If the forest recovery is in response to a security breach, you may also reset the trust passwords. For more information, see Resetting a trust password on one side of the trust.
If the forest has multiple domains and the restored DC was a global catalog server before the failure, clear the Global catalog check box in the NTDS Settings properties to remove the global catalog from the DC. The exception to this rule is the common case of a forest with just one domain. In this case, it isn't required to remove the global catalog. For more information, see Removing the global catalog.
By restoring a global catalog from a backup that is more recent than other backups that are used to restore DCs in other domains, you might introduce lingering objects. Consider the following example. In domain A, DC1 is restored from a backup that was taken at time T1. In domain B, DC2 is restored from a global catalog backup that was taken at time T2. Suppose T2 is more recent than T1, and some objects were created between T1 and T2. After these DCs are restored, DC2, which is a global catalog, holds newer data for domain A's partial replica than domain A holds itself. DC2, in this case, holds lingering objects because these objects aren't present on DC1.
The presence of lingering objects can lead to problems. For instance, e-mail messages might not be delivered to a user whose user object was moved between domains. After you bring the outdated DC or global catalog server back online, both instances of the user object appear in the global catalog. Both objects have the same e-mail address; therefore, e-mail messages can't be delivered.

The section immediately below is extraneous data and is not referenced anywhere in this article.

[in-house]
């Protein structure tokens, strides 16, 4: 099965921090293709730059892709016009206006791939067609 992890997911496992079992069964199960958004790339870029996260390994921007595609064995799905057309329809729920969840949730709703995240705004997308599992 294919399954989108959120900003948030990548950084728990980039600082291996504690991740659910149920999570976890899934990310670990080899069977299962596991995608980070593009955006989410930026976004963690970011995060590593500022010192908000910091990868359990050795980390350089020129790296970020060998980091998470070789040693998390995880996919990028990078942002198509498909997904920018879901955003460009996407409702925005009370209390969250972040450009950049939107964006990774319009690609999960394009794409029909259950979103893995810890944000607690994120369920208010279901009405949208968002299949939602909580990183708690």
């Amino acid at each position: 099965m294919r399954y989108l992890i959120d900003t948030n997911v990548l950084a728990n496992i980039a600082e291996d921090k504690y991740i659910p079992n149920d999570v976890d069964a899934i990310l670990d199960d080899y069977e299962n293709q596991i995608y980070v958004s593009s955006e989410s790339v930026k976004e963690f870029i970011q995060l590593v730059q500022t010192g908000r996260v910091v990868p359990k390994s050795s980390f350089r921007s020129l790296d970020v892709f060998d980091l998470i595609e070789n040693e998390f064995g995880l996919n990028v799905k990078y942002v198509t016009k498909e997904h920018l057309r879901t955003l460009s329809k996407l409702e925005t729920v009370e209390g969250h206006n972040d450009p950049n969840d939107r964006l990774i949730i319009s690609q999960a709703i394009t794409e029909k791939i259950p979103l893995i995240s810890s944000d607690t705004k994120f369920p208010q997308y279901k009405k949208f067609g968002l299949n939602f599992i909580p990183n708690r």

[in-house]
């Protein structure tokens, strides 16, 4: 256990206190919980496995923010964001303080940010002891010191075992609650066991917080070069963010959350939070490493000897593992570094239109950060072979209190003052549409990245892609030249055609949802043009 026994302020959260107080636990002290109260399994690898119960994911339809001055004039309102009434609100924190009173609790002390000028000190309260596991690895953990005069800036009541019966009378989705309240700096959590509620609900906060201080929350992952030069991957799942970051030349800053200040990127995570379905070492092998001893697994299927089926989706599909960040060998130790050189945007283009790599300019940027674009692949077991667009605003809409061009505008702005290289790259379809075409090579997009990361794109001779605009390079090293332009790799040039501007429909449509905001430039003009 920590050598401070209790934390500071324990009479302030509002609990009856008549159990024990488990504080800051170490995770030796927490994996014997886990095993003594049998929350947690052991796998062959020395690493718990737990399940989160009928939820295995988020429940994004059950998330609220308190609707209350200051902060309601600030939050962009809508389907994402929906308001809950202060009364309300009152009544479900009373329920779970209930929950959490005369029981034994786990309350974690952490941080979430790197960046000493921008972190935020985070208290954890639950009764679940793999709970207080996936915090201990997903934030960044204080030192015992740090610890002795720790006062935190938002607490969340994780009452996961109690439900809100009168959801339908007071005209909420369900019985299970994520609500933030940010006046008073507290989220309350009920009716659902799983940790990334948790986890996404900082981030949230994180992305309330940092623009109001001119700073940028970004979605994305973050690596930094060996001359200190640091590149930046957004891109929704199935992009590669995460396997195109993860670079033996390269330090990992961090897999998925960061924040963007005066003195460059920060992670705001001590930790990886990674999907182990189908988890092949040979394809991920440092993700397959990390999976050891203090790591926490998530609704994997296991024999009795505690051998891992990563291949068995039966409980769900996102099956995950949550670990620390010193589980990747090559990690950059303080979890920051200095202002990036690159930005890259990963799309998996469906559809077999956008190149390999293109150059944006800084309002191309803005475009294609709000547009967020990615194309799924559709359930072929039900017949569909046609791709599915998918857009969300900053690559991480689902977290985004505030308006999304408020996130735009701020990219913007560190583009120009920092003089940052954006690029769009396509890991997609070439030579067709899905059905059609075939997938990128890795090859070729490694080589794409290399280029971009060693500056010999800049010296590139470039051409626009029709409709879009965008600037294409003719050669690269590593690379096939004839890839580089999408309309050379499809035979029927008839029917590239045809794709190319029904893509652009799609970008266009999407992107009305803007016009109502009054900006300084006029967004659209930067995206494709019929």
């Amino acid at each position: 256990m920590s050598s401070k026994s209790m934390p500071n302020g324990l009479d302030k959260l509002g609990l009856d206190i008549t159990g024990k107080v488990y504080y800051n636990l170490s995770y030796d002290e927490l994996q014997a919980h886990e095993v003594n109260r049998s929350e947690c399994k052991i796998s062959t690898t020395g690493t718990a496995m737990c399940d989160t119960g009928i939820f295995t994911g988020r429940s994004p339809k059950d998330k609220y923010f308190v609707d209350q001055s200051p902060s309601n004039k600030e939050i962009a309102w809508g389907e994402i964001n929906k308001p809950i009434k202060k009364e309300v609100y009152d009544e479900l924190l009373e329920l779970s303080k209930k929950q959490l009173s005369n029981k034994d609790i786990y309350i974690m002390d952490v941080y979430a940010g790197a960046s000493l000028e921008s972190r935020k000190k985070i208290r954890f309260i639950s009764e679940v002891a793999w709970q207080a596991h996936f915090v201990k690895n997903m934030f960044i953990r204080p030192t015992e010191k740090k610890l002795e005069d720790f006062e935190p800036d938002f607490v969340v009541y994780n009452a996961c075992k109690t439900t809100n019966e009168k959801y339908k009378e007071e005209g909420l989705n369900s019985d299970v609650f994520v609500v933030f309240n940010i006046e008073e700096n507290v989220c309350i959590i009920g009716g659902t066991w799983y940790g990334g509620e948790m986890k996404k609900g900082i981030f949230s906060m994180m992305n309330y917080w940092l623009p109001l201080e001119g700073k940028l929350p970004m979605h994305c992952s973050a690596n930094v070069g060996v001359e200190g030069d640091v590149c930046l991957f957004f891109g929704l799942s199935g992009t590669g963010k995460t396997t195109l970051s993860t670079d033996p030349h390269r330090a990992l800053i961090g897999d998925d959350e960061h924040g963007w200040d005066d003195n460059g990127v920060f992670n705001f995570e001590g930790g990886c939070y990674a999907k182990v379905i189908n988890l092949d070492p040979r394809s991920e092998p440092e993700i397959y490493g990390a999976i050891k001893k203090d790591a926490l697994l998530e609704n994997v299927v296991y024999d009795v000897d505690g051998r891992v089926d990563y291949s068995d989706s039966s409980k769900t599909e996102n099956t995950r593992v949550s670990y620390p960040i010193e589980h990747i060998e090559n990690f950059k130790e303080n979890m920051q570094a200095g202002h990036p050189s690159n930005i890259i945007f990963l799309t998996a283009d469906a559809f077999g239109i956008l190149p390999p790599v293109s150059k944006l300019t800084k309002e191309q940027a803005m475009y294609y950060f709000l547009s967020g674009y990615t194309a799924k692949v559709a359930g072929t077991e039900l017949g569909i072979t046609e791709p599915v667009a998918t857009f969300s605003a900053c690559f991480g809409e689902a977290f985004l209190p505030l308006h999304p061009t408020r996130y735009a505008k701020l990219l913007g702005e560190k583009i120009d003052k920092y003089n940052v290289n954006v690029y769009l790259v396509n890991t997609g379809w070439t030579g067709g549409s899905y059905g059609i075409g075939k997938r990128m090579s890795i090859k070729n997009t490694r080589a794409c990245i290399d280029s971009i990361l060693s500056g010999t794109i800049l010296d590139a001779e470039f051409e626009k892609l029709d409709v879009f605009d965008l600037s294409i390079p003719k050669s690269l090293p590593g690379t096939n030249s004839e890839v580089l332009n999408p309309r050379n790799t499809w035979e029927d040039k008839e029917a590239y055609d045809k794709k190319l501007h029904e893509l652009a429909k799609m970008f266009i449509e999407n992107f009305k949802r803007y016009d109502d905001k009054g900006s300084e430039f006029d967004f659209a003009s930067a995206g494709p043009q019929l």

Another problem is that a user account that no longer exists may still appear in the global address list.
Addtionally, a universal group that no longer exists might still appear in a user's access token.
If you did restore a DC that was a global catalog—either inadvertently or because that was the solitary backup that you trusted—we recommend that you prevent the occurrence of lingering objects by disabling the global catalog soon after the restore operation is complete. Disabling the global catalog flag will result in the computer losing all its partial replicas (partitions) and relegating itself to regular DC status.
If you're using gMSA accounts, you may need to re-create them as the password generation details may be exposed to an attacker, see:
How to recover from a Golden gMSA attack
See AD Forest Recovery - Recovering a Single Domain within a Multidomain Forest for steps on how to replace the gMSAs and make sure they use secure key material.
Configure Windows Time Service. In the forest root domain, configure the PDC emulator to synchronize time from an external time source. For more information, see Configure the Windows Time service on the PDC emulator in the Forest Root Domain.
Reconnect each restored writeable domain controller to a common network